Winter’s Story

Winter’s Story

From Chicken Soup for the Nurse's Soul Second Dose

Winter’s Story

A mother’s love for her child is like nothing else in the world.

Agatha Christie

December arrived and with it, the usual preparations for the holiday season. Our unit, an NICU, entered our hospital’s holiday decorating contest. Snowflakes and all, my helper elves and I transformed our workplace, abiding by the theme “Peace on Earth and Goodwill to All.”

Here in Scottsdale, Arizona, the daytime temperatures had dropped into the fifties. We had three solid days of rain, our equivalent of a midwestern snowstorm. The locals agreed that the last and coldest season of the year was upon us. Yet little did we know that winter was yet to arrive in our unit.

On December 5 during a scheduled Cesarean section for breech presentation, one of our neonatologists was urgently called to the operating room. All present were astonished by the baby who had just been born. Although crying and screaming, this little baby girl was encased in a thick layer of her own skin . . . her eyes merely narrow slits, her arms and legs flexed and contracted. It was as if this precious little girl had been born in a cocoon.

Our neonatologist immediately recognized this child as a collodion baby. She had seen this condition before and assured us that the yellow tight film, or dried collodion membrane, would undergo desquamation or peeling complete by two to three weeks of life. She assured the parents that although their baby would require special care, chances were that she would be okay.

Instinctively, the mother also knew that all would be fine as she received her child with open arms. Even through narrow slits, their eyes met and so did their hearts. Lovingly she named her new baby Winter.

I met Winter for the first time when she was three days old. When I approached her Isolette, I was shocked. I had never seen a baby like her in my nearly thirty years of experience. After report I had to step away and take time to compose myself. Several deep breaths later, I began my nurse-patient relationship with Winter, an experience I will never forget.

Cracking, leathery skin covered her entire body. She was able to move her arms and legs, yet range of motion was limited by the all-pervasive thick skin that restricted even the digits of her hands and feet. The same thick skin covered her ears, yet the ear canals were open. Winter’s eyes were narrow slits and her face was encased in the thick skin, yet her nares were open and she required no supplemental oxygen. Remarkably, she was able to suck, swallow, and breathe easily.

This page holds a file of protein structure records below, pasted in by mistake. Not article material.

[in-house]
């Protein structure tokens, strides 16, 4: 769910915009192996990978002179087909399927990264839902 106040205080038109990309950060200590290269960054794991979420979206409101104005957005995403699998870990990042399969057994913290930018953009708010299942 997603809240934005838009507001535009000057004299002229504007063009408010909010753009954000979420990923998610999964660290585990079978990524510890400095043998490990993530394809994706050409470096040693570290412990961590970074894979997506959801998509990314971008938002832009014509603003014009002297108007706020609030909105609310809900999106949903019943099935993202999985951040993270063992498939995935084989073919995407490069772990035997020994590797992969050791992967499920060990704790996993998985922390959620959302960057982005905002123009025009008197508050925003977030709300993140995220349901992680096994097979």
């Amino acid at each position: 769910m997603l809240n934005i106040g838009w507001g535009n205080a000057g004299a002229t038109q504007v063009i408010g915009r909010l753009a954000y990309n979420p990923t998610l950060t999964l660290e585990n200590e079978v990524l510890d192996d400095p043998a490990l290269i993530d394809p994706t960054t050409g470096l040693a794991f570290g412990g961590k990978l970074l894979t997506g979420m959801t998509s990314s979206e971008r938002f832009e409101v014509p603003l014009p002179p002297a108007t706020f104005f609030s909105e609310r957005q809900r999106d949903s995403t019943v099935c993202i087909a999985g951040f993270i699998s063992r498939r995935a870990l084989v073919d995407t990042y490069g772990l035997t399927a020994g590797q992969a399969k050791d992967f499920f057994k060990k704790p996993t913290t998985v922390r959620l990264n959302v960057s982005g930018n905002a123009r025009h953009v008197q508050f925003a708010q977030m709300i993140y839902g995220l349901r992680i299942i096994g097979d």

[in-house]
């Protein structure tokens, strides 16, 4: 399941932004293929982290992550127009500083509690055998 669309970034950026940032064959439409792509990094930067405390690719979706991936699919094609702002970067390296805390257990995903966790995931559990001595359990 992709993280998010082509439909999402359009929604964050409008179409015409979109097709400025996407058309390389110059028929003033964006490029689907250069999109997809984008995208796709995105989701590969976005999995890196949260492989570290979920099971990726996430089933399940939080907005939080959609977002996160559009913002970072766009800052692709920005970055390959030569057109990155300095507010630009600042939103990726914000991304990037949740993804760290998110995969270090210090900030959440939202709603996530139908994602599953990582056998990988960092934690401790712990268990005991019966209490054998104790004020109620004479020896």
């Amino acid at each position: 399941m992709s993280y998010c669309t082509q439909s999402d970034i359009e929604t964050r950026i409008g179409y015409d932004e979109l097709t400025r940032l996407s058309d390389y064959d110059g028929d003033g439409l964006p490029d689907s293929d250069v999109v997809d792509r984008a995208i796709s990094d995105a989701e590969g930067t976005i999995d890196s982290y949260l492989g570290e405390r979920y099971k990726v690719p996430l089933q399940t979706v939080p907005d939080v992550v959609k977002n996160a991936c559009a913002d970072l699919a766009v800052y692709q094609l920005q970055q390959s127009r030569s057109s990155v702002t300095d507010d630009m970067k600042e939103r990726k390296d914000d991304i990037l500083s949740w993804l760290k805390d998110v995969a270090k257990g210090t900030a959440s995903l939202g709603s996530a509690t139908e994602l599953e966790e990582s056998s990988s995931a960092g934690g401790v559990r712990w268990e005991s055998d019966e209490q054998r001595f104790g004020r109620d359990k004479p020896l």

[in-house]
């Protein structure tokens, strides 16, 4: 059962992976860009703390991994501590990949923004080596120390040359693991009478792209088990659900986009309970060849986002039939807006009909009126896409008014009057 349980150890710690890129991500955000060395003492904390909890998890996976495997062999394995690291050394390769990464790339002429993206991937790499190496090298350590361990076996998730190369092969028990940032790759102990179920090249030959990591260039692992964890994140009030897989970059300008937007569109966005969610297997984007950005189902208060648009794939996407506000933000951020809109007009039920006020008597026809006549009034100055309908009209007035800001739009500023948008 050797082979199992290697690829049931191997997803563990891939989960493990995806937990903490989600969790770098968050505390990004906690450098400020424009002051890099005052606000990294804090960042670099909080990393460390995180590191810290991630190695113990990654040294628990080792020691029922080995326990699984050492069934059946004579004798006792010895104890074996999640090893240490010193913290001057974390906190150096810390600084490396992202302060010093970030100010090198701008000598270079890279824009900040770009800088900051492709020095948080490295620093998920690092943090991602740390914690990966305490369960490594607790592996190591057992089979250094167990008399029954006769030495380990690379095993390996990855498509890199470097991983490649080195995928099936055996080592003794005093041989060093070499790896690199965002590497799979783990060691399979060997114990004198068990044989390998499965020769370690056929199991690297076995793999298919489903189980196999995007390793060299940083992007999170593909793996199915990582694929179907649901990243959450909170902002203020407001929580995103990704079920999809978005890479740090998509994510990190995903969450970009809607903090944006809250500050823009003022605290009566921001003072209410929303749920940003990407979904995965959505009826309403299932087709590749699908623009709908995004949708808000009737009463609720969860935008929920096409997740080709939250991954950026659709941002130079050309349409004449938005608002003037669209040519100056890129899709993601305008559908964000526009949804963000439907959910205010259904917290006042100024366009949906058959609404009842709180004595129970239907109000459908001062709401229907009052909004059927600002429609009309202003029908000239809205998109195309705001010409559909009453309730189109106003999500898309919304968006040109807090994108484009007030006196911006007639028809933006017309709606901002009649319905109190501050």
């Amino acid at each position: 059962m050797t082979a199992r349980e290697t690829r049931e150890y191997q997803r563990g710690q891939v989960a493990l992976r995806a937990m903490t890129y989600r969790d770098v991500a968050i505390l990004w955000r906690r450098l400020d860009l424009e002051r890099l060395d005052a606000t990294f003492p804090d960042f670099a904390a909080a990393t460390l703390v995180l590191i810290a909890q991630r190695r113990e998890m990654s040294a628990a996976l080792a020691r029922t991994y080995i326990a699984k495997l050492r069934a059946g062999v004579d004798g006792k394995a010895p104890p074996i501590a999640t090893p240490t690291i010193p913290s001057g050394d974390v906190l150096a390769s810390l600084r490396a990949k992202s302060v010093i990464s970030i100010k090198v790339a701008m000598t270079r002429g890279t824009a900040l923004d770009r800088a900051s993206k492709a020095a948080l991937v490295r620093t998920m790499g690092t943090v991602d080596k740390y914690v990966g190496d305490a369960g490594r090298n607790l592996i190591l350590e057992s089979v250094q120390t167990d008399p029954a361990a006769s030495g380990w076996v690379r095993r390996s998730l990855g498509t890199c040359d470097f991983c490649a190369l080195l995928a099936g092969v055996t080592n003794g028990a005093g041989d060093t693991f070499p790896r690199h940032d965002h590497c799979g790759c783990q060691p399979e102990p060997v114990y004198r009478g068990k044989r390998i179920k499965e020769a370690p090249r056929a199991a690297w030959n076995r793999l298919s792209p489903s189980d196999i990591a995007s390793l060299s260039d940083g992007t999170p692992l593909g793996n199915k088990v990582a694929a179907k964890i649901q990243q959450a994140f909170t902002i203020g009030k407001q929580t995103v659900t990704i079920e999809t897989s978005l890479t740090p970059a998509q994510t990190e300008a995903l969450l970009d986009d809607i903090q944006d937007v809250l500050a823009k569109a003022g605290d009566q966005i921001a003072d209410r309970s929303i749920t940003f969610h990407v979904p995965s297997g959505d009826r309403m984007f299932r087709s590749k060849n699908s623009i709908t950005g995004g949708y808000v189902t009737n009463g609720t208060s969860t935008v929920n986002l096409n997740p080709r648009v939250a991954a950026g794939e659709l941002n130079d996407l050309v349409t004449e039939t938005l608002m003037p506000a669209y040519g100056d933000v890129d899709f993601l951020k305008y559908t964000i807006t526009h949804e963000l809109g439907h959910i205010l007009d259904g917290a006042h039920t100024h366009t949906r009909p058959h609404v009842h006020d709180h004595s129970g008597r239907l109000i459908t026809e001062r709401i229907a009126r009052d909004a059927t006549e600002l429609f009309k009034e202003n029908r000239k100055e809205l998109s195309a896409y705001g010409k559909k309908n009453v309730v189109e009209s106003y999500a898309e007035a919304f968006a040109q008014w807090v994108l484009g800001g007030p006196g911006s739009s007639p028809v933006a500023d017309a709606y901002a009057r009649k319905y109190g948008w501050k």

Needless to say, her condition required special considerations. Initially she was kept in an Isolette with 90 percent humidity, more like Florida than Arizona. Nothing could be attached to her skin, no skin temperature probe or monitor electrodes. No arterial or venous access could be maintained, accept via a single umbilical catheter. Winter’s care included protective isolation, sterile linen, rigorous skin care and diaper care, frequent application of emollients, lubricating eyedrops, and daily baths with gentle debridement.

Winter’s mother breast-fed her around the clock. She participated fully in her care, eagerly making suggestions. After she was discharged, she came to the hospital in the morning and stayed all day despite her C-section and her two children at home. She pumped her milk diligently so that Winter rarely had formula, even during the night. Winter’s dad spent long hours at work but visited in the evening and always told Winter how much he loved her. Grandparents provided support, visiting often and taking care of Winter’s siblings.

After that first day, I became attached to Winter. I took care of her every day that I possibly could. Special babies with special families usually attract an entourage of nurses who insist on taking care of them. Winter had her posse. No outsiders had a chance.

Gradually,Winter started to emerge from her cocoon. She was acclimating to our dry desert environment and moved to a regular crib. Those beautiful dark eyes became larger. A great deal of her leathery skin shed. She had freer movement of her arms and legs. As the thick skin came away, fingers and toes also appeared. She could grasp. Her skin became accustomed to cotton clothing, cute, mostly pink little baby girl clothing. Soon her medical needs would be provided on an outpatient basis. Soon we would say good-bye.

As far as needs, Winter actually was born with everything she would ever need. Sure, her unusual condition required NICU care but she had all the things that any baby needs, all that any of us really needs—a mother who loves her and believes in her and knows that everything will be all right.

Christmas Eve arrived. It was time to go home. Winter was all dressed up in her layette and bonnet, sitting in her car seat and ready to go. Her mother gave me a long hug and thanked me for taking care of Winter, for doing so much for them. Tearfully, I hugged her back, looked into her eyes and told her that they had done so much for me. They had become my inspiration.

Each December we are reminded to think of “the real meaning” and “the true spirit.” When snowflakes appear I will always remember a mother and her remarkable little girl. I will fondly recall Winter’s story, one of love and belief, a story of Madonna and child.

Christine Linton

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